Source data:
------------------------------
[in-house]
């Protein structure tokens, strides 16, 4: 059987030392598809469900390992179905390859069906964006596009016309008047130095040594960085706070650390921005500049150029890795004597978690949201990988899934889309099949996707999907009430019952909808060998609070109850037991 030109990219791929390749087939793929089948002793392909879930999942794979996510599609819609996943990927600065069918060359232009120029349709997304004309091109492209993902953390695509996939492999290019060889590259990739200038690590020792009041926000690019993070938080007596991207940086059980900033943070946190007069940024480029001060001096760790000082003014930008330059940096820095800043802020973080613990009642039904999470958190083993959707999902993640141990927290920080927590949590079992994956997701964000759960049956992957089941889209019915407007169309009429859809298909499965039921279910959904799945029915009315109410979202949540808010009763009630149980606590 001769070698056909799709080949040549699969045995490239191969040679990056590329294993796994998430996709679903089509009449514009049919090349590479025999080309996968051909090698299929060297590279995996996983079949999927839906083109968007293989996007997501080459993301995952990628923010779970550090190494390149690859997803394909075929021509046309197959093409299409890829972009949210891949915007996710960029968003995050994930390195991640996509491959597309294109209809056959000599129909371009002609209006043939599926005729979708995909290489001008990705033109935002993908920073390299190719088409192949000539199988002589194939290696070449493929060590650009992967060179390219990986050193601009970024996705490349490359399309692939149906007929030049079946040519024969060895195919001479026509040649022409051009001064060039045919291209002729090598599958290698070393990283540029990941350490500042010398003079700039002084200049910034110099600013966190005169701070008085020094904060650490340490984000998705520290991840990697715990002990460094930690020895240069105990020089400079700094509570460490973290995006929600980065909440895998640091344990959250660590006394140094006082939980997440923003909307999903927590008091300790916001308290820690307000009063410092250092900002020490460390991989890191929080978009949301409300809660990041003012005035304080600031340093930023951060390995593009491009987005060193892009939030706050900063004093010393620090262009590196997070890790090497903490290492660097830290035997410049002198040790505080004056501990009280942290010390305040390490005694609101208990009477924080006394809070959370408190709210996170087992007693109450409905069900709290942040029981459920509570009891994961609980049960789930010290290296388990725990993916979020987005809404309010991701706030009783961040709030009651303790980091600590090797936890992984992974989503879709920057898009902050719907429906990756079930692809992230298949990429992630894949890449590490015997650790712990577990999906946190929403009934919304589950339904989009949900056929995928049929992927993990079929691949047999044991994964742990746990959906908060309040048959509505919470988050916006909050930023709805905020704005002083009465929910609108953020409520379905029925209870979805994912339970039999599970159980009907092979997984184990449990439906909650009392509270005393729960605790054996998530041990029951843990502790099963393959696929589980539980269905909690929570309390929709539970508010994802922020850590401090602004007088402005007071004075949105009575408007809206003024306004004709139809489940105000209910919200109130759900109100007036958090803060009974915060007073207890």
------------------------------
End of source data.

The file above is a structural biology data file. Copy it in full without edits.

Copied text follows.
[in-house]
């Protein structure tokens, strides 16, 4: 059987030392598809469900390992179905390859069906964006596009016309008047130095040594960085706070650390921005500049150029890795004597978690949201990988899934889309099949996707999907009430019952909808060998609070109850037991 030109990219791929390749087939793929089948002793392909879930999942794979996510599609819609996943990927600065069918060359232009120029349709997304004309091109492209993902953390695509996939492999290019060889590259990739200038690590020792009041926000690019993070938080007596991207940086059980900033943070946190007069940024480029001060001096760790000082003014930008330059940096820095800043802020973080613990009642039904999470958190083993959707999902993640141990927290920080927590949590079992994956997701964000759960049956992957089941889209019915407007169309009429859809298909499965039921279910959904799945029915009315109410979202949540808010009763009630149980606590 001769070698056909799709080949040549699969045995490239191969040679990056590329294993796994998430996709679903089509009449514009049919090349590479025999080309996968051909090698299929060297590279995996996983079949999927839906083109968007293989996007997501080459993301995952990628923010779970550090190494390149690859997803394909075929021509046309197959093409299409890829972009949210891949915007996710960029968003995050994930390195991640996509491959597309294109209809056959000599129909371009002609209006043939599926005729979708995909290489001008990705033109935002993908920073390299190719088409192949000539199988002589194939290696070449493929060590650009992967060179390219990986050193601009970024996705490349490359399309692939149906007929030049079946040519024969060895195919001479026509040649022409051009001064060039045919291209002729090598599958290698070393990283540029990941350490500042010398003079700039002084200049910034110099600013966190005169701070008085020094904060650490340490984000998705520290991840990697715990002990460094930690020895240069105990020089400079700094509570460490973290995006929600980065909440895998640091344990959250660590006394140094006082939980997440923003909307999903927590008091300790916001308290820690307000009063410092250092900002020490460390991989890191929080978009949301409300809660990041003012005035304080600031340093930023951060390995593009491009987005060193892009939030706050900063004093010393620090262009590196997070890790090497903490290492660097830290035997410049002198040790505080004056501990009280942290010390305040390490005694609101208990009477924080006394809070959370408190709210996170087992007693109450409905069900709290942040029981459920509570009891994961609980049960789930010290290296388990725990993916979020987005809404309010991701706030009783961040709030009651303790980091600590090797936890992984992974989503879709920057898009902050719907429906990756079930692809992230298949990429992630894949890449590490015997650790712990577990999906946190929403009934919304589950339904989009949900056929995928049929992927993990079929691949047999044991994964742990746990959906908060309040048959509505919470988050916006909050930023709805905020704005002083009465929910609108953020409520379905029925209870979805994912339970039999599970159980009907092979997984184990449990439906909650009392509270005393729960605790054996998530041990029951843990502790099963393959696929589980539980269905909690929570309390929709539970508010994802922020850590401090602004007088402005007071004075949105009575408007809206003024306004004709139809489940105000209910919200109130759900109100007036958090803060009974915060007073207890």